Earlier this year, I wrote about artificial intelligence (AI) and how it’s transforming both traditional and corporate education programs. With the support of AI, programs can be designed to support the learning styles of students, enhancing their comprehension and retention. As exciting as these advances may be, law firms aren’t always in a rush to adopt new technology. Even with the prospect of better efficiency and improved business performance, it can be tough to get employees engaged and sell the incredible value of AI. So how can your firm overcome resistance and encourage end-user adoption?
From Data to Knowledge to Insights
Let’s face it: the promise of a constant stream of new, fresh data isn’t what’s going to be what encourages user adoption. Employees are busy and they aren’t going to want anything new on their plate unless it’s going to make their life easier in the long run. So how can you make the sell? It’s vital to understand how data translates to knowledge, which leads to the insight that will help your firm excel. Insight gained must fulfill a need that your employees have. That means that end-user adoption must be the ultimate goal and any data collected should support this objective.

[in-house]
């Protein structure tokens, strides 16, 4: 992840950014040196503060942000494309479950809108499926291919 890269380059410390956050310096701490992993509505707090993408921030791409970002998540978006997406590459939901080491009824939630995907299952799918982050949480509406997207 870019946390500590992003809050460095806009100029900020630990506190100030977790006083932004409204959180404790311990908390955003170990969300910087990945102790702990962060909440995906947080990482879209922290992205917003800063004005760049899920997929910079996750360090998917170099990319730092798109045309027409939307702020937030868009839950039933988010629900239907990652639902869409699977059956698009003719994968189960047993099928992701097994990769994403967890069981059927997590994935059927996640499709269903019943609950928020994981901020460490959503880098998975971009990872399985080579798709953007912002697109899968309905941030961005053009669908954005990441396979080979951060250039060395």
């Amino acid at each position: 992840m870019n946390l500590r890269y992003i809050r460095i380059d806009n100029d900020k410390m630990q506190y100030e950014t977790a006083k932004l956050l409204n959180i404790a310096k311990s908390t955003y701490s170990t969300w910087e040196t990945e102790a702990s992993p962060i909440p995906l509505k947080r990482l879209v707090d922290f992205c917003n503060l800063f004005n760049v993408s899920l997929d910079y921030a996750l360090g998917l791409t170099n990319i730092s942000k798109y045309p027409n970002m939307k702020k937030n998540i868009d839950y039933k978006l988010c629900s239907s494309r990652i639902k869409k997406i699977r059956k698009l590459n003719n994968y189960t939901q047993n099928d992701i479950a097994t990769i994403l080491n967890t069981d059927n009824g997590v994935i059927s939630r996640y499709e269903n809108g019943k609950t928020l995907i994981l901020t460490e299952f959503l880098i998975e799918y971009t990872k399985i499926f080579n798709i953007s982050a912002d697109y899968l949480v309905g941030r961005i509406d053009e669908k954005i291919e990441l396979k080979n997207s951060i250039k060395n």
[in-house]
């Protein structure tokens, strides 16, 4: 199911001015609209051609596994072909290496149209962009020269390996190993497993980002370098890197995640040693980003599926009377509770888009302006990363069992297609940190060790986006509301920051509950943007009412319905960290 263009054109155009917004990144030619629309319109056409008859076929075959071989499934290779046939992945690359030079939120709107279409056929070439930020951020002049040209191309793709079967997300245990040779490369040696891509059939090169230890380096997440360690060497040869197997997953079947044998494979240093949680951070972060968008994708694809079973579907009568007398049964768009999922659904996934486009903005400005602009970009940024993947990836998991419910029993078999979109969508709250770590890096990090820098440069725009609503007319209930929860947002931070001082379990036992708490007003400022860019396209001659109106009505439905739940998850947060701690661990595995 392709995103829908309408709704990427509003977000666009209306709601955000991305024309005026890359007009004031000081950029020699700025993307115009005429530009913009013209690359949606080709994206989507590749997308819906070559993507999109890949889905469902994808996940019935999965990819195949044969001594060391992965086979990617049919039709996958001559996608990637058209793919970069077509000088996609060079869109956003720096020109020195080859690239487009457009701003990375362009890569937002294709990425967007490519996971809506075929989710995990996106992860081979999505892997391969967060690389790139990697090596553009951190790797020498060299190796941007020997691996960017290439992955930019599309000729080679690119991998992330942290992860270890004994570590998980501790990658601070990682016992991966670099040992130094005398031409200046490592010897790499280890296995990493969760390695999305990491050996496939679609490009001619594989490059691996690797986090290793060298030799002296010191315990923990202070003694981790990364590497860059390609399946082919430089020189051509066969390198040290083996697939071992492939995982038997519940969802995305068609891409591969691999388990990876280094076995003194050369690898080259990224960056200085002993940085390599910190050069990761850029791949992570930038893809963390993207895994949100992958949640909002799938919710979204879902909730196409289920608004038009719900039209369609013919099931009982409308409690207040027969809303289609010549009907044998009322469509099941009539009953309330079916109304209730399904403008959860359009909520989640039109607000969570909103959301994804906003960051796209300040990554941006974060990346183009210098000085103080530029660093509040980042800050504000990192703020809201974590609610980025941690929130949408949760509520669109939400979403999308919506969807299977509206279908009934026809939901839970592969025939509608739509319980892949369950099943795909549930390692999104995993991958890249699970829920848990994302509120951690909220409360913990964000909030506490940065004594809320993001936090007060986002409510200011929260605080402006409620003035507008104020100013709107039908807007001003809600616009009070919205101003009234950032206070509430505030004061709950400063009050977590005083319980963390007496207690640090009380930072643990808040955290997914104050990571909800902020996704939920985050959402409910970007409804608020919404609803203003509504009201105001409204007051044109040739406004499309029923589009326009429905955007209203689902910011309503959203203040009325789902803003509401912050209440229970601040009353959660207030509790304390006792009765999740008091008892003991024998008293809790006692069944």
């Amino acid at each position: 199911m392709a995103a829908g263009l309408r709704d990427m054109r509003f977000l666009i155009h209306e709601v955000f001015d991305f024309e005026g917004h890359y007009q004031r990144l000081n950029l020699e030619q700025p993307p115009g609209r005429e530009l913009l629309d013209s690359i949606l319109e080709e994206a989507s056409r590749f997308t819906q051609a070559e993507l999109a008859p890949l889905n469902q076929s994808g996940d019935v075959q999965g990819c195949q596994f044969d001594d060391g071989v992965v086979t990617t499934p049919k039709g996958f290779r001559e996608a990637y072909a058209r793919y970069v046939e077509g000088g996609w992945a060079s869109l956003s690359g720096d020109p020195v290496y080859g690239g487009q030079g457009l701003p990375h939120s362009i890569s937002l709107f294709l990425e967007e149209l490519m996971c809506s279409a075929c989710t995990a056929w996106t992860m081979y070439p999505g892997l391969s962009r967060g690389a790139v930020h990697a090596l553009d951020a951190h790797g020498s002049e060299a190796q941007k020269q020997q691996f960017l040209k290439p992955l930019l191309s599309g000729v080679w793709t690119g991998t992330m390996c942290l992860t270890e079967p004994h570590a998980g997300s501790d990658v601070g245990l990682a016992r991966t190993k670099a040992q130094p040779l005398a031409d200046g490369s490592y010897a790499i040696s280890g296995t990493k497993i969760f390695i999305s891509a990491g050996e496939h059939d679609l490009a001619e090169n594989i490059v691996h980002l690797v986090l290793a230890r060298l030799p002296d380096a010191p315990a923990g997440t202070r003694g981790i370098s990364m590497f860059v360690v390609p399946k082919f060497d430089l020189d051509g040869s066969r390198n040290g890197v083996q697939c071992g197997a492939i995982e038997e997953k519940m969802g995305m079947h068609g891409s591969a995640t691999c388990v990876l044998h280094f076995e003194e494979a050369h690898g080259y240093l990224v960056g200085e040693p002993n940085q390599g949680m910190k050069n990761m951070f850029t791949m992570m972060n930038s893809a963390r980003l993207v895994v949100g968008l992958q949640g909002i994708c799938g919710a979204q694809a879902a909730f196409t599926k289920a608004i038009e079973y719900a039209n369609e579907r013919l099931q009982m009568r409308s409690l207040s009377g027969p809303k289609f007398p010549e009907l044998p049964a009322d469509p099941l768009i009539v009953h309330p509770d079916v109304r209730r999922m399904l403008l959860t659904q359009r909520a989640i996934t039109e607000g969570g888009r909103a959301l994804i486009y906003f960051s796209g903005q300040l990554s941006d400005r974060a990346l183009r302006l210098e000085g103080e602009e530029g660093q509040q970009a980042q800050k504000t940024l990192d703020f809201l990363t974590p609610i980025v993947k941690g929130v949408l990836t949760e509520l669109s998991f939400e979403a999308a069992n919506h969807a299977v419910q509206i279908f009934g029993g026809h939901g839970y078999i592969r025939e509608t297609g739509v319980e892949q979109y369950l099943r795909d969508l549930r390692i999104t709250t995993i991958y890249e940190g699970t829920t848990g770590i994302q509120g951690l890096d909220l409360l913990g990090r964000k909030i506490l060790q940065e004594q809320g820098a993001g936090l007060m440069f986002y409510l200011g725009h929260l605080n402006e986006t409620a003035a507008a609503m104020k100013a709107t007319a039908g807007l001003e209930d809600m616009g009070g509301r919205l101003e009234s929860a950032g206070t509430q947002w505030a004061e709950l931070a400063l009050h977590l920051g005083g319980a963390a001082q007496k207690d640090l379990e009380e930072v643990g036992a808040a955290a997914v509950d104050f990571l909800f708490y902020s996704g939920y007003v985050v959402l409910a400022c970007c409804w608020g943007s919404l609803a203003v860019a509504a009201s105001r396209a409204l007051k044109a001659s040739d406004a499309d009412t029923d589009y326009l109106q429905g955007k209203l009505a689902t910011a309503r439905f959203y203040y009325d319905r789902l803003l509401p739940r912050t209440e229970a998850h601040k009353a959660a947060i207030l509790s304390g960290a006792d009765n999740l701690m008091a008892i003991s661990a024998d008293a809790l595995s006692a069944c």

It can be difficult to express the journey from data to insights. One way to start is by evaluating the needs of those who will eventually be the end users. What challenges are they facing and what insights could help them better perform their jobs? The answer to this question should frame the foundation on which any data collection and analysis programs should be built. The path to efficiency starts at raw data, which is transformed by AI into the knowledge that is used to develop actionable insights.
The Path to Insights
Getting to insight sometimes requires turning the process on its head and then back over again. Large amounts of data, without context can lead to overwhelm, which is exactly what you are trying to prevent by adopting AI. This means that before the design even begins, you’ll need to consider what the ideal user practice will look like and how this will be developed. Then the cycle of design, development, delivery, and implementation can begin.
As I’ve mentioned previously, it’s vital to resist that nagging feeling that you have to add AI to your programs in order to increase employee productivity. The tools that you choose should always support rather than drive the design. If the understanding and embracing of your new programs is the ultimate goal of the design from the very beginning, user adoption won’t be an insurmountable obstacle.
I hope you’ll join me at 11:00 am on June 27th at the 2018 Accelerate Business Development Summit, hosted by LexisNexis® InterAction® for a panel session on end-user adoption. Together with Maggie Hepburn, Anna Hedgepeth, and Myles Ahearn, I’ll be discussing some of the challenges of end-user adoption and solutions for positive change.